I broke down in tears this evening, feeling like a failure, like I can't take my kids anywhere, god forbid people hear the things coming out of their mouths, can't have friends over because they end up bullying their kids in some way (even though they can be really sweet and fun too sometimes). 

 

I've also wondered if there is a boarding school for young kids. Or a boarding house for hopeless-in-despair mamas. 

 

I feel really hurt because I really do try EVERY. single. day. to set things up so that everyone's needs are met, and seriously, this is the return? Do I really have to wait for "someday" when they are in their 20s or 30s??? I don't know how my own mom survived, as I remember being quite stubborn and sassy...but I was NOT saying/doing the things my kids are to this extent!

 

Hugs from one mama at a loss to another. Maybe we can chat, and support each other through this extremely trying time. I feel like I just don't have the energy to keep up in a mature way. I just want to scream at them most days. :(

 

 


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Old 04-27-2012, 12:47 PM
 
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One thing that has made a difference here lately, and that I hadn't even realized I had lapsed on, is consistency. I know it sounds ridiculous, but I had gotten in to the habit of saying "If you don't do x, you can't stay up and do dessert with us"... and then I would feel bad about it, and let them do dessert anyway. Doesn't take many times of that for them to realize you don't mean business, unfortunately. Fortunately, it doesn't take many times of it for them to realize that you do mean business, either, when you make it a point to be consistent. I try to point out to the kids too, some of the things that are stressing me out, and them out (like packing for moving). I remind them of the fun things we want to do and will be able to do if they are cooperative family members. 

 

Shell, sometimes I have to separate my two, and tell them that they can't play together because they aren't playing nicely together. Then they generally want to show that they can play together nicely. Can you make sure you get enough time for you, out with friends without your kids? If they're tormenting others, don't have other kids over, and make sure they know why. 


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Old 05-20-2012, 12:16 AM
 
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I'm on here looking for answers too, so I don't have the solution but I am wondering if logical/natural consequences have worked for anyone on listening and respect issues. I know that respect has to come from a good relationship with the child but it's not easy to build a good relationship with someone who openly disrespects you. I am talking with my DD a lot about losing my patience and how that will affect her day.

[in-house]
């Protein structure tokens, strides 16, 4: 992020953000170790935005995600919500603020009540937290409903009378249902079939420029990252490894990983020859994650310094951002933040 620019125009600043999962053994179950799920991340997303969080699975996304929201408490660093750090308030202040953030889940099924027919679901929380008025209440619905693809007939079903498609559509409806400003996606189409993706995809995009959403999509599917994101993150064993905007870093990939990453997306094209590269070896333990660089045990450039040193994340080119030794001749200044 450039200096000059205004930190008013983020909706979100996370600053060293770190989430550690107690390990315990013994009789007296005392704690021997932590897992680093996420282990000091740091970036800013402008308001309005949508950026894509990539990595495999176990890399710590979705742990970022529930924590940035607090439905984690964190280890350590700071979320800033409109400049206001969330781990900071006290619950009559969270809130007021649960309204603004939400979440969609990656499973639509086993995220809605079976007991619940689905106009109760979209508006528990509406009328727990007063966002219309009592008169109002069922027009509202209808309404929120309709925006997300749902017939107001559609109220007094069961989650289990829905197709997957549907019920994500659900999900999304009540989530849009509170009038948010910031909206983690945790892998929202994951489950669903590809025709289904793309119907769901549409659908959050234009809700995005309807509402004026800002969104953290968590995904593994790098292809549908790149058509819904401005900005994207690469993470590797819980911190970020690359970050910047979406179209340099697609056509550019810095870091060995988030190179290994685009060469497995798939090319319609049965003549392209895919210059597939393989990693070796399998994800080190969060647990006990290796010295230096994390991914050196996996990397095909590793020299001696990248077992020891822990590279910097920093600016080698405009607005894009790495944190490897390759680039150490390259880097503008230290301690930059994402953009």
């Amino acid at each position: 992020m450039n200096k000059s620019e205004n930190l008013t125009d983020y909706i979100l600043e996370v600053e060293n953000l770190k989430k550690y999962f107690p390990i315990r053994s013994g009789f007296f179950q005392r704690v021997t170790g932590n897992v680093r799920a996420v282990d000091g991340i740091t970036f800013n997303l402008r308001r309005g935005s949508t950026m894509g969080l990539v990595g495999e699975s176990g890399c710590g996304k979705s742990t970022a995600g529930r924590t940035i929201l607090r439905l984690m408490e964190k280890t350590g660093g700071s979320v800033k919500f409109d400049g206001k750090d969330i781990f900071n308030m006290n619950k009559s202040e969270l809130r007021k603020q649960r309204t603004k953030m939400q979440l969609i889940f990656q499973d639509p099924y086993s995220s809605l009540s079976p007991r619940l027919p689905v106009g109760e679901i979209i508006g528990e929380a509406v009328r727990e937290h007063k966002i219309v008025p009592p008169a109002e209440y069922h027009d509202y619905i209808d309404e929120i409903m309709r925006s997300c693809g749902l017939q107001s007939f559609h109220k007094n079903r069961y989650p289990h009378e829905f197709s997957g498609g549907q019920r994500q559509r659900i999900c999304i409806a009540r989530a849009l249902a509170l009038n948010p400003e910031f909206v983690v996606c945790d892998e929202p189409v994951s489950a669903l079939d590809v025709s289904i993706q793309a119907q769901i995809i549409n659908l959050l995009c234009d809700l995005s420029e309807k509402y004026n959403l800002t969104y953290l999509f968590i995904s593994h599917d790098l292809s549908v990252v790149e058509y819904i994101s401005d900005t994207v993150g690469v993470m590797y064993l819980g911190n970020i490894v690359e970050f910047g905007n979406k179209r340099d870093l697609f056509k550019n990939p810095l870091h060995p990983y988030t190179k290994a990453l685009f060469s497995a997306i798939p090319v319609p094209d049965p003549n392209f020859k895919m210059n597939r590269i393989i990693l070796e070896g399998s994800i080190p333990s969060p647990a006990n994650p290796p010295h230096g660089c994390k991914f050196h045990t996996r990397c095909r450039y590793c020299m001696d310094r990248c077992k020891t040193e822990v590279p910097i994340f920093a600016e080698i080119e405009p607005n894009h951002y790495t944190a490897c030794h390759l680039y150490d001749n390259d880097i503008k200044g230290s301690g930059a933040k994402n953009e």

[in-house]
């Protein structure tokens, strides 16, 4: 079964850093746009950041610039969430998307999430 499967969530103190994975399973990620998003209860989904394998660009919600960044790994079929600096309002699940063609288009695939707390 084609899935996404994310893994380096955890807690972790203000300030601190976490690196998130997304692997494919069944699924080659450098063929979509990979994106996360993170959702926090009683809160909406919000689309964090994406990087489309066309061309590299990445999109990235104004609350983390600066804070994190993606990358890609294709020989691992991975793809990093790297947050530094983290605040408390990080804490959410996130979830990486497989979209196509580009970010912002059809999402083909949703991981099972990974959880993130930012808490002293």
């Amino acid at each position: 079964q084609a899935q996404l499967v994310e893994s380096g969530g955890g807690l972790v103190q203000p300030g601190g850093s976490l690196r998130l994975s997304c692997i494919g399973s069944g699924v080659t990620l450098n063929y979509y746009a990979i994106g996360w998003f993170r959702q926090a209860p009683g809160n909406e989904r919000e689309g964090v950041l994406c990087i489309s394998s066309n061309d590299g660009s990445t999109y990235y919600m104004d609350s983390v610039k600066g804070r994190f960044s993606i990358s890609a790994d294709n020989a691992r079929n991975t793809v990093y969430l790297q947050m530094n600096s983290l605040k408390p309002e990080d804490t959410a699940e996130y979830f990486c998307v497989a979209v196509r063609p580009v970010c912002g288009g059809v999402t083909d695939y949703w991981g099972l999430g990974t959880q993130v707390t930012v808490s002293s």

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Old 05-20-2012, 06:17 AM
 
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I don't know if this will be a popular opinion, but I've felt convicted about losing my patience lately and how that is a bad example of self control for my kids. If I mean for them to keep their own emotions and wants from controlling themselves in whatever circumstance I should be working on the same in myself. And I want to blame the circumstance they are causing it but I know I should be able to use patience.

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Old 05-20-2012, 12:05 PM
 
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Quote:
Originally Posted by JamieCatheryn View Post

I don't know if this will be a popular opinion, but I've felt convicted about losing my patience lately and how that is a bad example of self control for my kids. If I mean for them to keep their own emotions and wants from controlling themselves in whatever circumstance I should be working on the same in myself. And I want to blame the circumstance they are causing it but I know I should be able to use patience.
Just to clarify I fell the same way about modeling self control. Still even if I can control my actions I am not an automaton and being disrespected makes me want to spend less time with the person and not make extra effort - i.e. Not reading bedtime books when DD doesn't cooperate with bedtime routine. I know some people would regard this as punitive but I feel like I get walked on if I don't do something to save my sanity.
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Old 05-20-2012, 04:04 PM
 
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OP, I was reading through your post and was really, really surprised when I got to the end and read that your oldest was 4.5.